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Persimmon

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NEWS
By Ellen Uzelac and Ellen Uzelac,SPECIAL TO THE SUN | December 1, 2004
The poor persimmon - so unappreciated, so underrated. "It's a fruit not too many people are comfortable with," says Michel Tersiguel, the chef at Tersiguel's, the French country restaurant in Ellicott City. "You see it on the shelves once a year, you grab it, you try it and you figure once is enough. And that's too bad because there's all sorts of stuff you can do with persimmons when you use your imagination." This late-fall fruit, available at markets into January, generally is associated with baked goods - cookies, bread, pie, cake and especially persimmon pudding.
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NEWS
By Julie Rothman and Julie Rothman , Special to The Baltimore Sun | December 2, 2009
Alice Cottle from Fort Bragg, Calif., was looking for a recipe for persimmon bread. Lorraine Hatter from Tremont, Pa., sent in a recipe she found in September/October issue of Good Old Days magazine for the bread. Persimmons are a fall or winter fruit that are very good eaten raw or cooked to make lovely bread when gently spiced with cinnamon and augmented with raisins and chopped walnuts as in this recipe. This bread is moist and delicious, and keeps well for several days so it makes an ideal gift.
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NEWS
By Joe and Teresa Graedon | July 27, 2009
Question: : A while ago, I read about persimmon tea for acid reflux. I have it from time to time, but my husband has it constantly. It is so bad that he wakes up almost every night and throws up! Prilosec, Nexium and a host of other drugs along with extra-strength Gaviscon or Pepcid do nothing. I made the persimmon tea. He drank a shot glass full the first morning and a shot glass after supper. From Day 1, he has slept soundly, and so have I. Nothing he eats now causes him heartburn. The recipe was simple, though we did have trouble finding persimmons at first.
NEWS
By Joe and Teresa Graedon | July 27, 2009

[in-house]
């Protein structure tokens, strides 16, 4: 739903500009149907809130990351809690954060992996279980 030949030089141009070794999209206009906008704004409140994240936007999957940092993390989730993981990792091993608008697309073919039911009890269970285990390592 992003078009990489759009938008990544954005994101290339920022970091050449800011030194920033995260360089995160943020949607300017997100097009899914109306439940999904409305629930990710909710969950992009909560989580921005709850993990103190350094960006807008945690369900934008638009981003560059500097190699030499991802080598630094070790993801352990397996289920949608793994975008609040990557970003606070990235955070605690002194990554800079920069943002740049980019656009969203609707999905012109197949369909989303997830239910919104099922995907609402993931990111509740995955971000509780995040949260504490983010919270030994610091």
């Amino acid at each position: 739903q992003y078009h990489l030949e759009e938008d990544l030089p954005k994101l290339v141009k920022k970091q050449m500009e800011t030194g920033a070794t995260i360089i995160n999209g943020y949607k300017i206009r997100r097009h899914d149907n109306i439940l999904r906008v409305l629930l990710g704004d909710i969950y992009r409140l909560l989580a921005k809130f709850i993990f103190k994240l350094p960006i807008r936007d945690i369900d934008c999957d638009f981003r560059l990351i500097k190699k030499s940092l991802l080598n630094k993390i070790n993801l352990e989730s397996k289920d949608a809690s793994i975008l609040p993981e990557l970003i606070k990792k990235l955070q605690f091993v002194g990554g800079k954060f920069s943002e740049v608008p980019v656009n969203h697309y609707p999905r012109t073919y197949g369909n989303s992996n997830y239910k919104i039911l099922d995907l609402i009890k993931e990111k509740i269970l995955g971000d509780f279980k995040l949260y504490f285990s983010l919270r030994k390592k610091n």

Question: : A while ago, I read about persimmon tea for acid reflux. I have it from time to time, but my husband has it constantly. It is so bad that he wakes up almost every night and throws up! Prilosec, Nexium and a host of other drugs along with extra-strength Gaviscon or Pepcid do nothing. I made the persimmon tea. He drank a shot glass full the first morning and a shot glass after supper. From Day 1, he has slept soundly, and so have I. Nothing he eats now causes him heartburn. The recipe was simple, though we did have trouble finding persimmons at first.
NEWS
By Kirk Johnson and Kirk Johnson,NEW YORK TIMES NEWS SERVICE | December 8, 2000
NEW YORK - The mugwort sounds like a villain from a Harry Potter novel, or the name of some plug-ugly in a bad 1930s prison movie. It's not a pretty plant, nor, by plant standards, is it very nice. To reproduce, it's quite capable of giving less aggressive flora an elbow in the eye and a shove toward extinction. The mugwort's a survivor. The persimmon, on the other hand, is every botanist's dream - a civilized and lovely tree that propagates at a leisurely pace, doesn't push out other species and produces a fine-scented blossom.
FEATURES
October 12, 1997
I recently moved here from Minnesota and noticed some tall trees in Druid Hill Park with deep checkered bark and green fruits. Someone told me they are persimmon trees. When should they be harvested? Can I grow any dwarf varieties in my rowhouse back yard?The American persimmon tree is common to our area. The fruits are highly astringent when green. Upon ripening they turn a dull orange color, soften and become very palatable. They can be eaten fresh, although the seeds are large. To enjoy this harvest you'll need to begin foraging on the ground for the dropped fruits beginning in mid-October.
FEATURES
By Joe Graedon and Teresa Graedon | July 31, 2008
I was stung on my left leg five times by yellow jackets. I have osteoarthritis in my left knee, and the pain has been gone since I was stung. I'm hoping that it will last! If I had a choice, though, I would definitely pick honeybee stings over yellow jackets, as they're much less painful. You're not the first person to share such a story with us. Years ago, a reader wrote: "While snoozing on the porch, I was stung on the finger by a tiny bee. The result: intense pain and, after that, a great reduction of arthritis in my arm."